Andrews set up a ticking time bomb for his anointed successor

The latest round of internal promotions inside the Andrews government has sparked fresh resentment and restlessness inside Victorian Labor, just five months from the election.

And it is hardly a surprise.

(L-R) James Merlino, Martin Foley, Lisa Neville and Martin Pakula have announced their retirement.

Almost 100 years of combined experience was lost when deputy premier James Merlino, police minister Lisa Neville, sport minister Martin Pakula, health minister Martin Foley and planning minister Richard Wynne quit cabinet last week.

Would-be successors had patiently bided their time on the backbench or in lower ministerial roles waiting for their chance to rise through the cabinet ranks. Not everyone was going to be happy with the outcome.

Armed with the knowledge that some of his most senior colleagues would leave at the election, Daniel Andrews was able to orchestrate their joint resignation and line up replacements before contenders could mobilise.

Andrews made it clear he wanted his long-serving ministerial colleague Jacinta Allan as his deputy to replace Merlino. Allan comes from the premier’s Socialist Left faction, meaning the group would have control of the two most senior positions in the party.

Regardless, he was always going to get his way.

There was a brief push to install Ben Carroll, once an adviser to former communications minister Stephen Conroy, as deputy, backed by his sub-faction of Labor Right.

But the plan hit a roadblock when the rest of the Right made it clear that they would support Allan, leaving him to instead take the expanded role of Co-ordinating Minister for the Department of Jobs, Precincts and Regions.

In one of the oddities of factional politics, Allan’s appointment as deputy found more opposition from within her own faction, with several MPs pushing for an internal ballot for the newly vacant deputy and ministerial positions.

None of this should take away from Allan’s ability to do the job. Having racked up almost a quarter of a century on Spring Street, Allan has almost unmatched ministerial, party and parliamentary experience.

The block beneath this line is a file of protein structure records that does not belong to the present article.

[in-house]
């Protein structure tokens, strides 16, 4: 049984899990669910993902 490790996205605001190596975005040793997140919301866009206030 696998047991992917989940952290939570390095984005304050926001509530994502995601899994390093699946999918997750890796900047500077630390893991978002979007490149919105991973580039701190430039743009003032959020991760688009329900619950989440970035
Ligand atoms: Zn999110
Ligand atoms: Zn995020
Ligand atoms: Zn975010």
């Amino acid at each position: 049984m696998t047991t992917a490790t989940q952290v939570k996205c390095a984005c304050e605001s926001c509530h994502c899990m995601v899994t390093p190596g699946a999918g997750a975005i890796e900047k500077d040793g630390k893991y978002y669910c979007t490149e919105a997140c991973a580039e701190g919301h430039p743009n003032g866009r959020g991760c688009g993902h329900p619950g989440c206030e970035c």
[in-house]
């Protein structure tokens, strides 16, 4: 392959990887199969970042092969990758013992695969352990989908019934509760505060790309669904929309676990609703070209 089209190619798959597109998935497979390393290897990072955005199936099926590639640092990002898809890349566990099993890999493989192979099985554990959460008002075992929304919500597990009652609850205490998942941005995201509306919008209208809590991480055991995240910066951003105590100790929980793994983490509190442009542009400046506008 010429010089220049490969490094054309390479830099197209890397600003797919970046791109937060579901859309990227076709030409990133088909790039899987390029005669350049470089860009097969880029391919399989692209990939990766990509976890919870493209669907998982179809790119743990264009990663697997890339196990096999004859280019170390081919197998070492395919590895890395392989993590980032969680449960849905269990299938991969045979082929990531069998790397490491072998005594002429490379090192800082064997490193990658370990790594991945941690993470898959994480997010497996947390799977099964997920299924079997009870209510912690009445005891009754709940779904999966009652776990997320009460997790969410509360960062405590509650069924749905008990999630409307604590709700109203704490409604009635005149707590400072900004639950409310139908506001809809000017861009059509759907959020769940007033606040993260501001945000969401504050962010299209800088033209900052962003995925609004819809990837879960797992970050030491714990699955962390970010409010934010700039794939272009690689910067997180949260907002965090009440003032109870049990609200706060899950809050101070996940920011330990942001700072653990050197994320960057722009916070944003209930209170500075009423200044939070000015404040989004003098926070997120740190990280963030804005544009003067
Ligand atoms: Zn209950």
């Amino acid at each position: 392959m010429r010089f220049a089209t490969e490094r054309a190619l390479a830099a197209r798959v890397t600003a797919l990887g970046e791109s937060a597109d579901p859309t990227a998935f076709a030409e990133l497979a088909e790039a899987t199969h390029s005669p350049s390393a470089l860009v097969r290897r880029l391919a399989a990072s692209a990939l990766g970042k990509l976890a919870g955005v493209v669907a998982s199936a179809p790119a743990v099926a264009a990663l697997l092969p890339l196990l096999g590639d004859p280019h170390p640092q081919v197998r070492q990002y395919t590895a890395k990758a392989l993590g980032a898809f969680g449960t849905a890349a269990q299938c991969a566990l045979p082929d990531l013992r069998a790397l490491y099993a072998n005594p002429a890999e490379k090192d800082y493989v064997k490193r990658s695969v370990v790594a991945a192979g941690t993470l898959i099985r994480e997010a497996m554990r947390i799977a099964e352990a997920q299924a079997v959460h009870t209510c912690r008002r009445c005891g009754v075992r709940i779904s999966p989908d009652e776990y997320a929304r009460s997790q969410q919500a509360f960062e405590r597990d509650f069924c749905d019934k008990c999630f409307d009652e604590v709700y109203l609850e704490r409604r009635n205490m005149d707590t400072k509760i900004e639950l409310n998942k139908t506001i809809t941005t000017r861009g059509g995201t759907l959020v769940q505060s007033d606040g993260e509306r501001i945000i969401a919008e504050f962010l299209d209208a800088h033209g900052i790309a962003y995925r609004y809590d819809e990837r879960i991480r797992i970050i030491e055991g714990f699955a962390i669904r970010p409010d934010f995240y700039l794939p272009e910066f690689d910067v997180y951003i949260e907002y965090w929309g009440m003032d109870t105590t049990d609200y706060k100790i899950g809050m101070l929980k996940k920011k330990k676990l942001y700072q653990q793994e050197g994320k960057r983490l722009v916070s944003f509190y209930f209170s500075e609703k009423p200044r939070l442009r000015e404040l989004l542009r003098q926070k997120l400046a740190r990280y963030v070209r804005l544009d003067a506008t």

Had she been overlooked, especially for a man, it would have tarnished the Andrews government’s progressive agenda.

Andrews also moved swiftly to fill power vacuum left by his departing ministers, and demanded two of his factional allies – Sonya Kilkenny and Harriet Shing – join him at the cabinet table. In doing so he risked alienating other Left MPs who demanded a vote.

Jacinta Allan has become the heir apparent to Daniel Andrews.Credit:Justin McManus

Andrews was said to be frustrated the pair had missed out on previous promotions. He wasn't going to sit by and let it happen again.

As part of the deal to install Allan, former Speaker Colin Brooks, Steve Dimopoulos and Lizzie Blandthorn have all entered Cabinet.

“He couldn’t have done it in any more brutal way,” one cabinet minister observed.

Wielding such political power might seem the right of a party leader, but it’s not how things have been done in the past. Few have had Andrews' internal authority.

As premier, Andrews may have governed in a presidential-style during the pandemic, but traditionally Labor premiers have taken a more consultative approach, or at least given the perception that there were democratic processes at play.

When discussing the latest caucus discontent, several cabinet ministers agreed that the collective anger of those who missed out would peter out in the lead-up to the election.

Nothing so concentrates the mind as the risk of losing one’s seat.

“It’ll be a short-term disappointment; you take the blow, and you get on with it,” one cabinet MP said.

There will also be rewards for those who keep their anger to themselves. On Wednesday night the factions met to divvy up the remaining positions such as committee chairs and whips roles, substandard prizes for those who missed out.

While Andrews’ power play has put noses out of joint, he will probably avoid a public fight that would give voters a glimpse into the messy world of factional politics and leave them wondering; If Labor can’t govern itself, how can it gain the confidence of the public.

But what happens after the election?

Much of Andrews’ internal authority is tied to his electoral success. Boosting Labor’s already healthy margin will be difficult to achieve in November, particularly in outer suburban electorates where voters are showing signs of turning away from Labor.

Discipline is likely to last until polling day, but rivalries will no doubt re-emerge once the contest is over.

Andrews has exercised internal authority, but may have set up a political time bomb which, while ticking, is unlikely to explode until he departs his office at One Treasury Place.

By installing Allan as his deputy, colleagues believe Andrews has signalled his pick as his replacement. It will be up to her to deal with the factional brawl.

Allan may be the right woman for the job now but she doesn’t have majority support from Labor’s caucus. If Andrews leaves in the next term of government, as many of his colleagues predict, it’s unlikely to be a seamless handover. Disgruntled MPs who feel overlooked are expected to exact revenge.

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